Genial G8 Doesn't Resemble Kosovo's Reality

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Now it’s officially time to wage some peace in Kosovo. NATO Secretary-General Javier Solana announced Sunday that with the Serb troops out of Kosovo – ahead of schedule, no less – "I have accordingly decided to terminate with immediate effect the air campaign." President Clinton assured CNN it was "a very happy day." But on the ground in Kosovo, the early signs are already making the push-button war look like the easy part. Across the province, KLA troops – in full camouflage and still fully armed despite agreements to the contrary – are parading in full view of NATO troops and making everybody nervous. In the German-held sector, returning Kosovar Albanians are torching Serb homes. And Serb civilians, for obvious reasons, are ignoring the alliance’s promises to protect them and running for Slobo’s Serbia – only to be turned back by Serb troops. Big-hearted guy, that Milosevic.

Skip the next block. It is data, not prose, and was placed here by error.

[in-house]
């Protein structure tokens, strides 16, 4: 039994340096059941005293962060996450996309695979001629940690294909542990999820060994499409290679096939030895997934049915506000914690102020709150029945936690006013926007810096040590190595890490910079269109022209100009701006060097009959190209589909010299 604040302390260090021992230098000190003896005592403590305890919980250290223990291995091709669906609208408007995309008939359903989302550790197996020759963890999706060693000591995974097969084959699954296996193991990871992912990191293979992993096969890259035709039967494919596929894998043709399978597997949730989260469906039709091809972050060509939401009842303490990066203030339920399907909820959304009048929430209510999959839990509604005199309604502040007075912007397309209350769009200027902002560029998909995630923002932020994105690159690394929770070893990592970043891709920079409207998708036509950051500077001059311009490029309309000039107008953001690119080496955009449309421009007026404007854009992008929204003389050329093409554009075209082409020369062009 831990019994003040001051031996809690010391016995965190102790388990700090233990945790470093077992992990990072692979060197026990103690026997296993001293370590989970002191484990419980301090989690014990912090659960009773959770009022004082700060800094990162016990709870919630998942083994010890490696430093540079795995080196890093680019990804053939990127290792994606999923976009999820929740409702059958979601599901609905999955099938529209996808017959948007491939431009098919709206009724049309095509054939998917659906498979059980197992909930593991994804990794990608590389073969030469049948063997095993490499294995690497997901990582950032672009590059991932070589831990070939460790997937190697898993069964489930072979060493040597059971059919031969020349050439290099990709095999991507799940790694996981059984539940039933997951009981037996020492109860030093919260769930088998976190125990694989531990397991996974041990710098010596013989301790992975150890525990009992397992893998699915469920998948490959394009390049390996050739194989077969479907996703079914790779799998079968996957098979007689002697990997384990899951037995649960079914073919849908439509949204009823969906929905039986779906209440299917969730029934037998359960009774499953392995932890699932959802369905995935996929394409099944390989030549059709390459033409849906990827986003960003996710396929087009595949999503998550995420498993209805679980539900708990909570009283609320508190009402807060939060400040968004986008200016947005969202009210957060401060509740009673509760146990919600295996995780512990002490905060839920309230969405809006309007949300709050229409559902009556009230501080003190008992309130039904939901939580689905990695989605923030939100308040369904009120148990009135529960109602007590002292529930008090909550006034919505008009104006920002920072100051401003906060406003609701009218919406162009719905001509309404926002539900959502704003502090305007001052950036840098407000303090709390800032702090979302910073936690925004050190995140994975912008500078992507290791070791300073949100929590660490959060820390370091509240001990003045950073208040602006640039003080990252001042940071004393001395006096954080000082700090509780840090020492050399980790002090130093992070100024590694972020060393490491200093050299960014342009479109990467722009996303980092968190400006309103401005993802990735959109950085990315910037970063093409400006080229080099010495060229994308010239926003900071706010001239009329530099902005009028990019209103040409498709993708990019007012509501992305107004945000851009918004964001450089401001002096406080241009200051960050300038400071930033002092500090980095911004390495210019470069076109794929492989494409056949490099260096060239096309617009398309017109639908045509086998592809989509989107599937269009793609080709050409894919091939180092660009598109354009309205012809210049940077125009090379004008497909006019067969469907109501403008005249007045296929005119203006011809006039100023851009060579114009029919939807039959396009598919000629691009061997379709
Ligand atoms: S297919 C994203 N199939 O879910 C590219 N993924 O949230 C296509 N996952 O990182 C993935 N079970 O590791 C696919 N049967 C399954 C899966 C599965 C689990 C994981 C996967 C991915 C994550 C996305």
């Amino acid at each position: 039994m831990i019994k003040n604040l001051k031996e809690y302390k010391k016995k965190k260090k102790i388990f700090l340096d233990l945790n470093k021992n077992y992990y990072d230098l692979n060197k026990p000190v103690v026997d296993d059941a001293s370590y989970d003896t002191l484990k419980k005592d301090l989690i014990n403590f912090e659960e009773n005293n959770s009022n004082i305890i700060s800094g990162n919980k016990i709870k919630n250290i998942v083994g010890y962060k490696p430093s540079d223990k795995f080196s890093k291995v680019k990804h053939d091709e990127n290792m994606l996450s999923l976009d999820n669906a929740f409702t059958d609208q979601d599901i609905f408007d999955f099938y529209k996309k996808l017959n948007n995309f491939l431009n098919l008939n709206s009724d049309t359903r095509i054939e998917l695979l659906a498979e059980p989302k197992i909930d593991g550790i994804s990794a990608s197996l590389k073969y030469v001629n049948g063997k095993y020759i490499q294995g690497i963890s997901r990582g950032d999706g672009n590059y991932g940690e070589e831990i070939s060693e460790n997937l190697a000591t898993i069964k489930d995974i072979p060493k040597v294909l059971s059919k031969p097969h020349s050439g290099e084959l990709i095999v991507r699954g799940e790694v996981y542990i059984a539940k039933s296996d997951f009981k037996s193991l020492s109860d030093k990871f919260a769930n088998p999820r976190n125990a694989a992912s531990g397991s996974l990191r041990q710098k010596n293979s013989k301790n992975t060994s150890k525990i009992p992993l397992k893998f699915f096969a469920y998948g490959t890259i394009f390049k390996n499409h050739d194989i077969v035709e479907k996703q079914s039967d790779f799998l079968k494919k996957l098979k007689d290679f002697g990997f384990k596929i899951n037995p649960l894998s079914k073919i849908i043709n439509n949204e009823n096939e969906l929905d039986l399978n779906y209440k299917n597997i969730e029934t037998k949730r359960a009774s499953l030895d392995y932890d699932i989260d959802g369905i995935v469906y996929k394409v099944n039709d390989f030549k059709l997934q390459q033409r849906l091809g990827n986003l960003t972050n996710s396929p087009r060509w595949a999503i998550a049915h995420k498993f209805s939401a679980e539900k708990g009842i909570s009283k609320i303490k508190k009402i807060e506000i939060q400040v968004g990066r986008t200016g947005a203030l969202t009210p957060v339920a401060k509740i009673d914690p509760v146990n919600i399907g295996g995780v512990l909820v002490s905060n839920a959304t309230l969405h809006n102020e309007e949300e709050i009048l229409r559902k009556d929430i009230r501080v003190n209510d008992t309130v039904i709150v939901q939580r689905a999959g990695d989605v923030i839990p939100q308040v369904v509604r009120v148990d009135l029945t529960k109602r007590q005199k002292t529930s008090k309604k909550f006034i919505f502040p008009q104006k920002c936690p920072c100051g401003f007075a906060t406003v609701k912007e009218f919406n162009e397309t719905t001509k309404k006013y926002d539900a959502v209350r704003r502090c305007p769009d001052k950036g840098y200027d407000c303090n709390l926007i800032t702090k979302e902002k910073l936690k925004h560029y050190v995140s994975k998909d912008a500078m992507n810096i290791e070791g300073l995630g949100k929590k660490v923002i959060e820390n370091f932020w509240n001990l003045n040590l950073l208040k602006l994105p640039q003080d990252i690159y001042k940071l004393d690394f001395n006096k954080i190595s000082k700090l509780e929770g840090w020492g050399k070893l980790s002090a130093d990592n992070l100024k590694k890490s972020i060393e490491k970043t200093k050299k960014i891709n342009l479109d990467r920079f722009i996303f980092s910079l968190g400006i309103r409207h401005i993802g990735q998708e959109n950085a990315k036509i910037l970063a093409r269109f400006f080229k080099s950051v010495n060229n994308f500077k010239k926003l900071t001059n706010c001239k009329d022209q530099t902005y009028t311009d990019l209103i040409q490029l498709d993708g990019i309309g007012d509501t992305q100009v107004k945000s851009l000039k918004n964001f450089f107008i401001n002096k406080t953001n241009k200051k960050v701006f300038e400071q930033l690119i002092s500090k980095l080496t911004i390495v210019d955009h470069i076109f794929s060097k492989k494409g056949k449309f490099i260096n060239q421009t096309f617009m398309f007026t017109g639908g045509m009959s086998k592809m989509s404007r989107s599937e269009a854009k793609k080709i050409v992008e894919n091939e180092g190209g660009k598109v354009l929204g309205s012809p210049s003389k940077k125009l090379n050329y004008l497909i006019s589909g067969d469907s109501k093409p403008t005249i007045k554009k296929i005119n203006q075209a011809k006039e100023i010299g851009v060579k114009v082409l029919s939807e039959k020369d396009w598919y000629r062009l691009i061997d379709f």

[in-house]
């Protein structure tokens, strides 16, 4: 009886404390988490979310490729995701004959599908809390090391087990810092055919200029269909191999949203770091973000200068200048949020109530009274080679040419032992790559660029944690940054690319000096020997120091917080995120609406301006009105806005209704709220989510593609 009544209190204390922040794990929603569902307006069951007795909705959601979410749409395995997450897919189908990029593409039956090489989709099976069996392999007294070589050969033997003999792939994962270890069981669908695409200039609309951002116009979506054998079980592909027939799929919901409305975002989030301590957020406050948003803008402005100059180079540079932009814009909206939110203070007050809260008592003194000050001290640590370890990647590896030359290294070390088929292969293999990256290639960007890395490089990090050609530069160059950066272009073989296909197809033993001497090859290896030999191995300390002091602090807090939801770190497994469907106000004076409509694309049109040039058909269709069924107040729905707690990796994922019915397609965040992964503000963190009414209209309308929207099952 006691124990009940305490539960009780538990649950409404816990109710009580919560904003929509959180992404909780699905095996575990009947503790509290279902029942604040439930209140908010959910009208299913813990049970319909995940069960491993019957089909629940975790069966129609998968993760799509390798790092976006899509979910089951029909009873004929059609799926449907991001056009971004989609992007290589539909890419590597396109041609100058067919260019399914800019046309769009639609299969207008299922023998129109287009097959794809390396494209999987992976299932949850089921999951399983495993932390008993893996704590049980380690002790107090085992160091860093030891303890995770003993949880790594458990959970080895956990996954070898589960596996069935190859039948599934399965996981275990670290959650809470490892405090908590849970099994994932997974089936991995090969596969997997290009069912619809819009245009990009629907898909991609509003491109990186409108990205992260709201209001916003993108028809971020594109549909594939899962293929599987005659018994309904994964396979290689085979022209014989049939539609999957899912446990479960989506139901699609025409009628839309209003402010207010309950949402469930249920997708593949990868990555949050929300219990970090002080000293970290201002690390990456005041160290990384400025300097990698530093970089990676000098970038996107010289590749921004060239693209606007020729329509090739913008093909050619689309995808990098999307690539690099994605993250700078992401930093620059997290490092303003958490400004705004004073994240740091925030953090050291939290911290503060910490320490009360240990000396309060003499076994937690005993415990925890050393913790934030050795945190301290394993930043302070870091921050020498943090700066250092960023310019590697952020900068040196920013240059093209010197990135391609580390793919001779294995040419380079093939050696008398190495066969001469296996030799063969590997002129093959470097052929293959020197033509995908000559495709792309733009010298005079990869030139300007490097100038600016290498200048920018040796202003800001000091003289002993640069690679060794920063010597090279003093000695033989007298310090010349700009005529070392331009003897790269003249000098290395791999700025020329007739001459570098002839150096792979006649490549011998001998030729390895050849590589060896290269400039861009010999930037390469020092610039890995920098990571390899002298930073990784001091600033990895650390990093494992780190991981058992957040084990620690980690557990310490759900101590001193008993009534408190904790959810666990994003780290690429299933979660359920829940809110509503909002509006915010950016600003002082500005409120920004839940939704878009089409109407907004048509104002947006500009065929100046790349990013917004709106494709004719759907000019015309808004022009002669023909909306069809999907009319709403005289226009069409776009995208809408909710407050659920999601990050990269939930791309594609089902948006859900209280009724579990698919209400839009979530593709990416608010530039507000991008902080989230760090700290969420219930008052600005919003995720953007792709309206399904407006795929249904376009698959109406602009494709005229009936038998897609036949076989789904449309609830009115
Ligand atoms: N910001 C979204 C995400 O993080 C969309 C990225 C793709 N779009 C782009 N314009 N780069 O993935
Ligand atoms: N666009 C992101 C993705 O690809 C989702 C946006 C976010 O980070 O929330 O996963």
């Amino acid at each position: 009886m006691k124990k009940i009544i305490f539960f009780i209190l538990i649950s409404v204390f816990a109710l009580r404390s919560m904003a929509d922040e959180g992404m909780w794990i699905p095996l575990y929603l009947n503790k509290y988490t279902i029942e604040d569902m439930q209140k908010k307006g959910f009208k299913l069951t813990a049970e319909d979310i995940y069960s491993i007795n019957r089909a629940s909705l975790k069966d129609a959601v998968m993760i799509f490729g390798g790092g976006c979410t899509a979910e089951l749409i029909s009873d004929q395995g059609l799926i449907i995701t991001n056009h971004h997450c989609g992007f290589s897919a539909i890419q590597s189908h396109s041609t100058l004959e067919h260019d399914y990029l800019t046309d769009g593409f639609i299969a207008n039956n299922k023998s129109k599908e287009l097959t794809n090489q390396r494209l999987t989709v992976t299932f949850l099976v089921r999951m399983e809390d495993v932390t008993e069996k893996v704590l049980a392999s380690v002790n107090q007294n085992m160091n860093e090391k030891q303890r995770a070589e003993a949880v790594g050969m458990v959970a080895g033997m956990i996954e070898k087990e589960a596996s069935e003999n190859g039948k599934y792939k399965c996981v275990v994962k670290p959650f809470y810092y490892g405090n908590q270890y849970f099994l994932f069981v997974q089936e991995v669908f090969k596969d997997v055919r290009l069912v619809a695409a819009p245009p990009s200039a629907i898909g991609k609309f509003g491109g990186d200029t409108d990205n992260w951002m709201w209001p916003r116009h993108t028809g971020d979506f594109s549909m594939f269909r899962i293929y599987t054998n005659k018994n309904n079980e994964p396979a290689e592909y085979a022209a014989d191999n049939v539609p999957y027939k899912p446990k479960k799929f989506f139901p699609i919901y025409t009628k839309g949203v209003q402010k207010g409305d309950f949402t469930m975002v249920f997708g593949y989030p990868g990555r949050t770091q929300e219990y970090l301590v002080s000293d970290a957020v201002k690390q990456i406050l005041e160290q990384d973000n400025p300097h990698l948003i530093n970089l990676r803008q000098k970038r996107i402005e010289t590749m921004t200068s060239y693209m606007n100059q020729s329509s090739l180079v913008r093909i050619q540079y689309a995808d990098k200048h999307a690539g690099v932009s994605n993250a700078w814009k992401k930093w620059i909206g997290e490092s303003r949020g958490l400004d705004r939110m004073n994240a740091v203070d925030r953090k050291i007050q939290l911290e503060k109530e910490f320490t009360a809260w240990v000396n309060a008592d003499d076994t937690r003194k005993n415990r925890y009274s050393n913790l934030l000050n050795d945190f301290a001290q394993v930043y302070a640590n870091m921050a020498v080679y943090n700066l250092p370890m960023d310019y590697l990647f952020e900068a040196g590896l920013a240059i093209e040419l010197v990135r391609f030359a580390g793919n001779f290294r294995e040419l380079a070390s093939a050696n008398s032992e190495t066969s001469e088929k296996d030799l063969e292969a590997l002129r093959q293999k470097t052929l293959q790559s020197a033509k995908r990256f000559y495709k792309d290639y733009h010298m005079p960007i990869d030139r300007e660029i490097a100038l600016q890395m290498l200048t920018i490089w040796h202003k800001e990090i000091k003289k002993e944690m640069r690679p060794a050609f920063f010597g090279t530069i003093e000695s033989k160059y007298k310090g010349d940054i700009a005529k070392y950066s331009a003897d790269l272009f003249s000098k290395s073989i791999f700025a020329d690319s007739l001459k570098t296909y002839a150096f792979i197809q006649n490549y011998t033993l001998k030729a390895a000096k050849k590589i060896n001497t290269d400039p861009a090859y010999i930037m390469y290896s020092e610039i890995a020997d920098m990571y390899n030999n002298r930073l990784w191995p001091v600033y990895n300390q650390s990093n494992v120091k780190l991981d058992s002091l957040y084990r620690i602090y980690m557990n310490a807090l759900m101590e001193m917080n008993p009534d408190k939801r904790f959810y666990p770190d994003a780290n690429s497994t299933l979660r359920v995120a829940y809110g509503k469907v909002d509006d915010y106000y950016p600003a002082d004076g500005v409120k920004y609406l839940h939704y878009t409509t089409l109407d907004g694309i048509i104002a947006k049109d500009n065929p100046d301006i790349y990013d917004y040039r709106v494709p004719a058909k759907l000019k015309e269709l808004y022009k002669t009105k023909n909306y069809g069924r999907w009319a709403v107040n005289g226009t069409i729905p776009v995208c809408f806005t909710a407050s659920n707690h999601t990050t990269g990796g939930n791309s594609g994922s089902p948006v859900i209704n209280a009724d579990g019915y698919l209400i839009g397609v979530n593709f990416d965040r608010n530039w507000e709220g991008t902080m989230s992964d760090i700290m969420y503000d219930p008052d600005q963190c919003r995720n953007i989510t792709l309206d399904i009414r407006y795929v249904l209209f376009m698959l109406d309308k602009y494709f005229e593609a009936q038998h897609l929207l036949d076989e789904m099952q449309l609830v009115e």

The architects of all this, meanwhile, were at a safe distance in Cologne, Germany, trying to bring Russia into the peacekeeping fold. Yeltsin came bearing gifts for Clinton meant to "mend ties after a fight": a promise of some flexibility on the 1972 Anti-Ballistic Missile treaty that bans "Star Wars"-style missile-defense systems, and a fat folder of recently declassified Russian information on the JFK assassination. "I am among my friends now," Yeltsin announced, and in return, everybody said he looked great. "He walked a bit stiffly, but he was very forceful," offered national security adviser Sandy Berger. "His behavior was neither erratic or shaky," added Clinton later. Canadian Prime Minister Jean Chretien declared the ailing bear "strong. But he can’t run a marathon." Too bad. Because for everyone in that room, that’s exactly what Kosovo is shaping up to be.

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